In yet another display of last-minute dramatics, Santa Barbara County Public Health authorities ordered that the boom be lowered on Old Spanish Days’ plans to hold a 19-mile car parade this Friday, August 7, that would loop around Santa Barbara as a substitute for the annual Fiesta Parade, which has been canceled. Public health officials expressed concern that the proposed parade would draw too many onlookers, thus creating a public gathering of sufficient critical mass that aerosolized saliva infected with COVID-19 could be spread.
According to assistant Santa Barbara city attorney John Doimas, he notified public health authorities of the proposed parade and asked whether it violated public health orders against large gatherings. Doimas said he was told it did, and he notified Old Spanish Days—which organizes the annual Fiesta event—that the surrogate celebration had to be canceled.
“They took it exceptionally well,” Doimas stated. “They could not have been more gracious about it.”
Another account making the rounds suggests that it was the County Public Health Department that got the ball rolling to put a stop to the proposed car parade. Either way, the “official” Fiesta car parade is off.
Not so clear cut is the fate of the Fiesta Cruiser Run bike ride, the annual event — not sanctioned by Old Spanish Days — that sprouted up in the shadow of Fiesta about 40 years ago as a semi-anarchistic, two-wheeled fun fest that has more spiritually in common with Solstice than Fiesta. In recent years, the event has drawn several thousand riders, many coming from out of town.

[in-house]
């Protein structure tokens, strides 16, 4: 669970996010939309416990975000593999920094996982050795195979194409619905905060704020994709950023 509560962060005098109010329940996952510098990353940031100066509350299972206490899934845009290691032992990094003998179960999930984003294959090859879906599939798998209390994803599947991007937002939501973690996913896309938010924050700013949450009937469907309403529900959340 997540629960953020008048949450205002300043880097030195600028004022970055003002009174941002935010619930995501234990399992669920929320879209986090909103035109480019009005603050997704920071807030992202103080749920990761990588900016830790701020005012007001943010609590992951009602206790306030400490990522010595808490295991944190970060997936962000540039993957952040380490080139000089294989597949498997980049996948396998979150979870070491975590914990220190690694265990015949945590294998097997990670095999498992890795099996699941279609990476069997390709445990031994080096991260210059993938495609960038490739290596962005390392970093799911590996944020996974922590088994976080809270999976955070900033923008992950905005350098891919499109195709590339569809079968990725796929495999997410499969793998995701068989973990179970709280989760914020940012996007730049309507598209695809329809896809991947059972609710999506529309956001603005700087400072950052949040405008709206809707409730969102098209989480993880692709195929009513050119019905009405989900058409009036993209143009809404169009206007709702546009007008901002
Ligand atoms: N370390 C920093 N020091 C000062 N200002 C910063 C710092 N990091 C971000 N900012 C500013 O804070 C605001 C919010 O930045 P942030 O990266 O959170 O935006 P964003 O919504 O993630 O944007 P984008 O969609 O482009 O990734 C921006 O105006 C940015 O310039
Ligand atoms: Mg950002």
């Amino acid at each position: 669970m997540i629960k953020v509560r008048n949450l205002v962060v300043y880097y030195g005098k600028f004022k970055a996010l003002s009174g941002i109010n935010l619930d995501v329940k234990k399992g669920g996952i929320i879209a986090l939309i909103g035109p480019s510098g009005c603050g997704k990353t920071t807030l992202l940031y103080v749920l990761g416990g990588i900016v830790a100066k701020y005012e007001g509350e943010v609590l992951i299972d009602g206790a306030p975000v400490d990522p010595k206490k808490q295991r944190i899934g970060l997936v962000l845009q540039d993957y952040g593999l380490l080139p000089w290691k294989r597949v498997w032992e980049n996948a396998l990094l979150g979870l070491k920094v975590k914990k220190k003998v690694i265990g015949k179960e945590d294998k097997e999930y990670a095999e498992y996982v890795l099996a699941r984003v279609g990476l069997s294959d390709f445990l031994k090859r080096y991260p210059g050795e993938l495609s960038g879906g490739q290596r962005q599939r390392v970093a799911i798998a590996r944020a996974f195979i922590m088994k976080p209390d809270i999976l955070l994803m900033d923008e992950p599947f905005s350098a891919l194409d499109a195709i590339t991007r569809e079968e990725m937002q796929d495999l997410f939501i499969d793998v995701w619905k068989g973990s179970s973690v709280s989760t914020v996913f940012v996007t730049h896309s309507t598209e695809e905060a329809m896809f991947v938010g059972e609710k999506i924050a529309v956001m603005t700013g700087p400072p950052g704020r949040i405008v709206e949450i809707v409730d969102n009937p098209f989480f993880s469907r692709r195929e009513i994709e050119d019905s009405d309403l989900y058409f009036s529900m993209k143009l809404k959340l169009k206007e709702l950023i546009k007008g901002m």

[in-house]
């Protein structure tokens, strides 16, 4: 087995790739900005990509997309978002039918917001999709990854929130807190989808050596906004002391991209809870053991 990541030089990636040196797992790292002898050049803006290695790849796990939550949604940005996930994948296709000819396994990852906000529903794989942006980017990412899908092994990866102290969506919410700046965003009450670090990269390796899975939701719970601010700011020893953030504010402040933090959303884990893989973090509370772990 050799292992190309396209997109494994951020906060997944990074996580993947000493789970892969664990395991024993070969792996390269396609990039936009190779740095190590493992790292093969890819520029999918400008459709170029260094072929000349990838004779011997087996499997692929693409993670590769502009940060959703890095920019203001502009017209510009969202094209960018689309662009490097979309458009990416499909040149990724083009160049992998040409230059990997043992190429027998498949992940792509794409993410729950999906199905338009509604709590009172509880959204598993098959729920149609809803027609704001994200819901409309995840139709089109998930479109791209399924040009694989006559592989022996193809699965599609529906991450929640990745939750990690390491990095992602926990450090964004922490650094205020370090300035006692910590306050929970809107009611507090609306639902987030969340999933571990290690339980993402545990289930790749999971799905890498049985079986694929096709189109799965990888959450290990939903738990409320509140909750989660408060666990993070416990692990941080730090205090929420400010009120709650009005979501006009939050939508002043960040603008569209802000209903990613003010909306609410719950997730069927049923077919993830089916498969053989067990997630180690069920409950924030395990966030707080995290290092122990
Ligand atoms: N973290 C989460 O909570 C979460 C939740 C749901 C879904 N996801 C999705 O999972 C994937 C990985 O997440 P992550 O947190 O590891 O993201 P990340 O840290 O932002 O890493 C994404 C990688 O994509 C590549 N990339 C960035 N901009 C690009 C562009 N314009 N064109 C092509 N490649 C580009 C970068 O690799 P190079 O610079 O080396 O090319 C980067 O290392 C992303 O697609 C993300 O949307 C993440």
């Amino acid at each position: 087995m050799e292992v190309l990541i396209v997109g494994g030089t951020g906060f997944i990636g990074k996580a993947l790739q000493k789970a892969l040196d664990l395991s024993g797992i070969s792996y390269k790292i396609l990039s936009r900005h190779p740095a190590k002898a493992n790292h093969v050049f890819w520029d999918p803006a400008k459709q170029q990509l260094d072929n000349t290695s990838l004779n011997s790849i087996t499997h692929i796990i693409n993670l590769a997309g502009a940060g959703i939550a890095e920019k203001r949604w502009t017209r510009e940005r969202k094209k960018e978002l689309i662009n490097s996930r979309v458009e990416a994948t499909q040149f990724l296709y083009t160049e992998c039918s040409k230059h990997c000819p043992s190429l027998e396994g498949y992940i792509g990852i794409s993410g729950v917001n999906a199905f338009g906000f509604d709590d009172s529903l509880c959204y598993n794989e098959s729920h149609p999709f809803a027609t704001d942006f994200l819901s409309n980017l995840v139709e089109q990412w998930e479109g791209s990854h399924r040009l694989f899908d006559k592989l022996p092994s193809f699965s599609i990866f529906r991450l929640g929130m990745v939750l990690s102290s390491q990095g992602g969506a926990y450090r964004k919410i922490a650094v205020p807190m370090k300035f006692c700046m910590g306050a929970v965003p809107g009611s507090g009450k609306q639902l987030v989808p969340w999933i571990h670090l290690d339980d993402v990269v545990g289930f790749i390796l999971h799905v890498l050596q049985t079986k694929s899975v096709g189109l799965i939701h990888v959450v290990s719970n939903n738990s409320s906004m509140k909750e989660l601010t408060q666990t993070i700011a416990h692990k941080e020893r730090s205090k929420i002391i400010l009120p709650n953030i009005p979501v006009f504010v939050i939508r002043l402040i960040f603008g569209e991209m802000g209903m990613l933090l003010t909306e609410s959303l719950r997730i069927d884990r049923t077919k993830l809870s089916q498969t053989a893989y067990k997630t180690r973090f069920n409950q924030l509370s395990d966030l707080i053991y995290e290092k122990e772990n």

Officially, the Cruiser Run has been canceled at the instigation of Rex Stephens, a bike shop owner and a longtime organizer of the event. Public health officials and Doimas, the assistant city attorney, have likewise stated the event violates COVID-related public health orders, but it’s not clear what that means.
Event organizers have issued flyers announcing in one breath that the event has been canceled, but in another, that riders who show up anyway are to take another route this year to keep off State Street, which in years past, the Cruiser Run riders took on their meandering way to Goleta Beach from the base of Stearns Wharf.
Given that the 500 block of State Street is now blocked off to bikes — as well as to traffic — Stephens said the route was changed to funnel the riders along Cabrillo Boulevard, and up Castillo Street to Bath Street. The decision to ban bikes on the 500 block took place only after cruiser-riding youthful wheelie poppers proved too aggressive and heedless of the pedestrians thronging the street.
Because event organizers did not seek permits this year, there is no permit for public authorities to yank, as was the case with the Fiesta car parade. As a result, no police have been assigned to patrol the Cruiser Run, as they have been in years past.
Stephens has expressed frustration at what he termed the lack of response from City Hall to help him pull the plug on his own event. Even if Public Health authorities announce its cancellation — as is expected sometime Friday — Stephens said many out-of-town riders have already booked rooms in local hotels and motels and are on their way for Sunday’s ride, which begins at noon.
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